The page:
With the Vita, Sony started to make its first steps into a more connected device by offering a Maps service and some geo-location games to enjoy. It was relatively primitive at the time because the technology itself was relatively primitive. But now there have been such advancements to VR, AR, and geo-location that a dedicated handheld that took advantage of these features would be something unique indeed, and certainly something that a dedicated home console could never achieve.
6) It’s nice having a machine that isn’t weighed down by western demand
One of the things I liked about the PlayStation Vita (and PSP before it) was that because these games were generally popular only in Japan, there were less western games to wade through to get to the Japanese games. As a fan of JRPGs, rhythm games and visual novels, it’s nice to have a console where they get to be the dominant games on the platform.
7) Nintendo needs competition
Competition is a good thing. Competition drives innovation, it helps encourage companies to push creative and technology boundaries. Competition also helps to keep prices down and consumers happy. Without Sony Nintendo has a monopoly, and we can be certain that there will be another Nintendo handheld. Therefore, in order to encourage Nintendo to be at its best, we need Sony to be there as a credible competitor.
8) The Japanese games industry needs Sony
Without the PlayStation Vita, the Japanese game developers will have one fewer reason to continue to focus on console development. Mobile gaming is a big deal in Japan, and getting bigger by the month, and PC gaming is also making inroads in that local market. Sony naturally wants the developers and publishers to continue working on the consoles, as it needs them for the PlayStation 4 to sell in Japan (where, currently, it gets to be the only major console with a future). Being able to develop the same game for a release both on handheld and console is attractive to the niche kind of Japanese publishers than run numbers games on every release. But given the choice between just developing on a console, and developing for a much more popular mobile platform, without the PlayStation Vita you’re going to see Sony start to lose a lot of its Japanese publisher friends to Apple and Android (and PC).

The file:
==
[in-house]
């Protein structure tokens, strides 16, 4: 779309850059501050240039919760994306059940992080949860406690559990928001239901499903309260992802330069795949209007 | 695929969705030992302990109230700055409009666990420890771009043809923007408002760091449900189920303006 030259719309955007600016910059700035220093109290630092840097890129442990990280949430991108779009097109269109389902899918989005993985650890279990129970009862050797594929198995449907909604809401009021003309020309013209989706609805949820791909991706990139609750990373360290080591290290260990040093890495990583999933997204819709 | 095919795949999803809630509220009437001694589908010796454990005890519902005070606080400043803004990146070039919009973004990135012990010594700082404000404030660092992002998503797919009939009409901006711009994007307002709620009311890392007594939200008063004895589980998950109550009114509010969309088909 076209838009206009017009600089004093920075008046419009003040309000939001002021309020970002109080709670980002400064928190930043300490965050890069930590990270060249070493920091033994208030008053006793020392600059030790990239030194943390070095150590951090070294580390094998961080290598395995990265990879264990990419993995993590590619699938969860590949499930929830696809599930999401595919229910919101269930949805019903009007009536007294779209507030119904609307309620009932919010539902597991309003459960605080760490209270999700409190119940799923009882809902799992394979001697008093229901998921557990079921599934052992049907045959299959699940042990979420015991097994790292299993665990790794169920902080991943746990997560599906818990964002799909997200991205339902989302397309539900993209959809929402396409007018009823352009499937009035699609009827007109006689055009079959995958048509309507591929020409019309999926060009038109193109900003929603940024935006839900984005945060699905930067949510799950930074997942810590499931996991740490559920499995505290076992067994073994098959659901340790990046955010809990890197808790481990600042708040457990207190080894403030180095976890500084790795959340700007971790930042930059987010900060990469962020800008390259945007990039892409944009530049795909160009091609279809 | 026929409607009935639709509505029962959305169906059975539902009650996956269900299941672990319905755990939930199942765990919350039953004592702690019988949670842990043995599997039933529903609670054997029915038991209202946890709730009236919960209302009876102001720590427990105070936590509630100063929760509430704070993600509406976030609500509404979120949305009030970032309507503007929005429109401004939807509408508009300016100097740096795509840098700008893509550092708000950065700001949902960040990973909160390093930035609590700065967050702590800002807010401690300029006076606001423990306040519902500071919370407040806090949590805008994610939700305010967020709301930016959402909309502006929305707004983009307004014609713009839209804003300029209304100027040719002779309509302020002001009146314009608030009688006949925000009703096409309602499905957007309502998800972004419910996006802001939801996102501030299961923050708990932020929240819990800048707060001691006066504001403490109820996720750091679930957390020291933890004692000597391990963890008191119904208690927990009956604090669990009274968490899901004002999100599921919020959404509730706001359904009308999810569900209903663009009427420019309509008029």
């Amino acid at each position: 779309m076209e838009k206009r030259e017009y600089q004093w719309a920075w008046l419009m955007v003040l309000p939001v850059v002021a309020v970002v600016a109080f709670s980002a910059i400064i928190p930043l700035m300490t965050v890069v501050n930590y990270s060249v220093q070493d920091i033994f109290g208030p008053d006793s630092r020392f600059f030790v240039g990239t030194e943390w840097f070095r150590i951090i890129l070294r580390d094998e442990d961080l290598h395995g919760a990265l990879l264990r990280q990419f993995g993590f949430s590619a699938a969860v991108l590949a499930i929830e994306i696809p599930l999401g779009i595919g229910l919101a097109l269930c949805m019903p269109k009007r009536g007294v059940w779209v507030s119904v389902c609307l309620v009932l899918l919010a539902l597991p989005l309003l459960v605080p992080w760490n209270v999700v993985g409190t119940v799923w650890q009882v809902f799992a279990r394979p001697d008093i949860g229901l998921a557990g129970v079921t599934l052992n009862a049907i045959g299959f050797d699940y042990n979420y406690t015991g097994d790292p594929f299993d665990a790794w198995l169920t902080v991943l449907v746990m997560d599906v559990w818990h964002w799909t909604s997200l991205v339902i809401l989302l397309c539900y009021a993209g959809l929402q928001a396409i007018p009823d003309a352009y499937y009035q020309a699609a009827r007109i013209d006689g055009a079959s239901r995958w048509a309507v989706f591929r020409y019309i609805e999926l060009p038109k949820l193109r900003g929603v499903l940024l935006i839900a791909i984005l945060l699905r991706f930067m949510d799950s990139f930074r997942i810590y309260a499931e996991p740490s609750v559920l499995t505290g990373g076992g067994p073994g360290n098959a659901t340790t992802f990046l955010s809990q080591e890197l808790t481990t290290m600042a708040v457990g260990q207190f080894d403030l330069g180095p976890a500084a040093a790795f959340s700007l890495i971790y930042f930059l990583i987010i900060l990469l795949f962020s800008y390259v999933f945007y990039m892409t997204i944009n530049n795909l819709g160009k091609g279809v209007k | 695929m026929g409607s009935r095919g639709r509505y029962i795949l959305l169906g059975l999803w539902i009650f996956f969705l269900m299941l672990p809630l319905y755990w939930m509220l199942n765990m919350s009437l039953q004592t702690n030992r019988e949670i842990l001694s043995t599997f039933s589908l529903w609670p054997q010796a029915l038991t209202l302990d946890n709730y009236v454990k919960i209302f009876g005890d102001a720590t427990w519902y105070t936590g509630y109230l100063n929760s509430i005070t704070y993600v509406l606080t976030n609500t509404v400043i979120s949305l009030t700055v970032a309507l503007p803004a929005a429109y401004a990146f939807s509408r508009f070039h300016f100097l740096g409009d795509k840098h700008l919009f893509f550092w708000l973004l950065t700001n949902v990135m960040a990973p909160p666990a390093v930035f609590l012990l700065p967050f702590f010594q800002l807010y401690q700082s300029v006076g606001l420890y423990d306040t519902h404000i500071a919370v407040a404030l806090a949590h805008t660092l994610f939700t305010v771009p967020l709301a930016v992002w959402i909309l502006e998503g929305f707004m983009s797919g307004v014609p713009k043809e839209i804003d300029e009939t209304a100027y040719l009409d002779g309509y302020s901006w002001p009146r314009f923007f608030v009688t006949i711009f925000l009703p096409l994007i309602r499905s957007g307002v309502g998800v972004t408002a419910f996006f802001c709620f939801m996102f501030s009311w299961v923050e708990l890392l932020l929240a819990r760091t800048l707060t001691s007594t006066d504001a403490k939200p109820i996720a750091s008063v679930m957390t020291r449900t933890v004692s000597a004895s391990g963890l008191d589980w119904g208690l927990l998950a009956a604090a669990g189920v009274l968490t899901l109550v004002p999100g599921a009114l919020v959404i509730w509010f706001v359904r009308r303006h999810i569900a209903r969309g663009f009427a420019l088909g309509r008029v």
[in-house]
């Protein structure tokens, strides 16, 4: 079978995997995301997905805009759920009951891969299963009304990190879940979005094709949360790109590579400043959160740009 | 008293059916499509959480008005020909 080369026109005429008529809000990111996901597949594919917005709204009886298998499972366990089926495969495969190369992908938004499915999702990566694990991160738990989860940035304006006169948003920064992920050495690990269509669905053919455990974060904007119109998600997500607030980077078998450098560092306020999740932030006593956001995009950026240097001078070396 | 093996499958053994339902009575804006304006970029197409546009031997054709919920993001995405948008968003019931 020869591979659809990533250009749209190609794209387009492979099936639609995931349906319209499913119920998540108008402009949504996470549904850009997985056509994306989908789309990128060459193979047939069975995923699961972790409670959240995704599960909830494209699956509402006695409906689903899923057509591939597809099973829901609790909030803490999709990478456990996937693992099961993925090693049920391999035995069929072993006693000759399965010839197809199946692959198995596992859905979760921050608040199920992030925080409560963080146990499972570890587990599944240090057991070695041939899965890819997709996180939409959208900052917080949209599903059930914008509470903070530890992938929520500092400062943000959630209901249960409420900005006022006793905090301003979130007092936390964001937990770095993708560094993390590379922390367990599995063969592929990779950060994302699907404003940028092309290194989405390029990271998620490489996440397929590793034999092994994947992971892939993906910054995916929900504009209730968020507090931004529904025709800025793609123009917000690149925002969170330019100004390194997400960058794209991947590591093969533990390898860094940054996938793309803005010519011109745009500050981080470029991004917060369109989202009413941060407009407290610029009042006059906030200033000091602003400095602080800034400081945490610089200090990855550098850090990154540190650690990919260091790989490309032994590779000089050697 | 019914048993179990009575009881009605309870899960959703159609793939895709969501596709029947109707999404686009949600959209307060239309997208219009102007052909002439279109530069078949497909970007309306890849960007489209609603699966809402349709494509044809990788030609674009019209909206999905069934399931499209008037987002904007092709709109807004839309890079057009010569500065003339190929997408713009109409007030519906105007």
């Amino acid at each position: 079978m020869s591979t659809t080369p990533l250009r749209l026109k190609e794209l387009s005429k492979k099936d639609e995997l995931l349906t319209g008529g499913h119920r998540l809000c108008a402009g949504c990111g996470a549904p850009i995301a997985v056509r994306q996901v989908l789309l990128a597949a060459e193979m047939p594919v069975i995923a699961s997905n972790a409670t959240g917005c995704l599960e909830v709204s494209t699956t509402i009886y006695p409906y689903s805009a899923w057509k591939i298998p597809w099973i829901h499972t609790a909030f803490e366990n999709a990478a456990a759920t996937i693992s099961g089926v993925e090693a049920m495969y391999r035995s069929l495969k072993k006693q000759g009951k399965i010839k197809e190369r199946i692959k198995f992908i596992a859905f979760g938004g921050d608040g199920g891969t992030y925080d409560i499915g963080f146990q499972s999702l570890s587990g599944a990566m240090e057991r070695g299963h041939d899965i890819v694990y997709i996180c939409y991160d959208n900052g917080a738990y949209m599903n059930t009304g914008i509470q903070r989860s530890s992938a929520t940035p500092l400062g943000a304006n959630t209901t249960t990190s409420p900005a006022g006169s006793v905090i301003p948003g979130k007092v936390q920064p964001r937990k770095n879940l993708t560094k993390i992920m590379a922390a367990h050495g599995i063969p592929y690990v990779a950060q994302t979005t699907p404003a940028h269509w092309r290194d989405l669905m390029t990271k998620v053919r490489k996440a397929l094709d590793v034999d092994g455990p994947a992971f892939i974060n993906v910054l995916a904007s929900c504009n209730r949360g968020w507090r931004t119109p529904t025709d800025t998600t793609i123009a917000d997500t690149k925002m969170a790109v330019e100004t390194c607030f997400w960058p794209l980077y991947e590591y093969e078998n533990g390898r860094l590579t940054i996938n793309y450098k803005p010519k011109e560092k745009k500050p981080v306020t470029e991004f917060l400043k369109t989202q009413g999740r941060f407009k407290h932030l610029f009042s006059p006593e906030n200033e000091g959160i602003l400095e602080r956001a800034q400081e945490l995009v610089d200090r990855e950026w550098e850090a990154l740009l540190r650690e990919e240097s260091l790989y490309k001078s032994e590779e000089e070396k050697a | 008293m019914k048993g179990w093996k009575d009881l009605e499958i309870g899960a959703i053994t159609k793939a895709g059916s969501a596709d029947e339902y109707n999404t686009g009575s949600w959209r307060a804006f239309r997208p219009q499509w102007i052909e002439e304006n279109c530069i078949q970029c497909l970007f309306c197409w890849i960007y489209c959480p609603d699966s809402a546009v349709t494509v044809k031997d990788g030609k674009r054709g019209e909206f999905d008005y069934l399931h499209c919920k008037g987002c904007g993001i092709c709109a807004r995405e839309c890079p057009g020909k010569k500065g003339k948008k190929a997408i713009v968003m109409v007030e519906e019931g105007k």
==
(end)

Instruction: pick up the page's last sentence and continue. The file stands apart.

9) It could be cheaper to make the next one
One of the problems with the PlayStation Vita for Sony is that it was expensive to produce and the company tried to hide that by making the console relatively inexpensive, but then forced people to buy proprietary memory cards at a huge cost, which annoyed a whole lot of people. But it wouldn’t be necessary for Sony to invest in such a bleeding edge console as the successor to the PlayStation Vita. With some minor power upgrades, the console could be competitive, and would be seen by the market as a low cost gaming-dedicated portable, which is likely to be the best hope for dedicated handhelds into the future.
10) I want one
I’ll finish this off on a personal and completely selfish note. I want another Sony handheld. As a fan of JRPGs and Hatsune Miku I have spent literally thousands of my favourite gaming hours in the past five years or so with this console, and I have no doubt Sony has it in it to repeat that – especially since I did the same with the PSP before it. There are people like me out there, and for us, losing the Sony handheld console alternative will be a real blow to our hobby.
– Matt S.
Find me on Twitter: @digitallydownld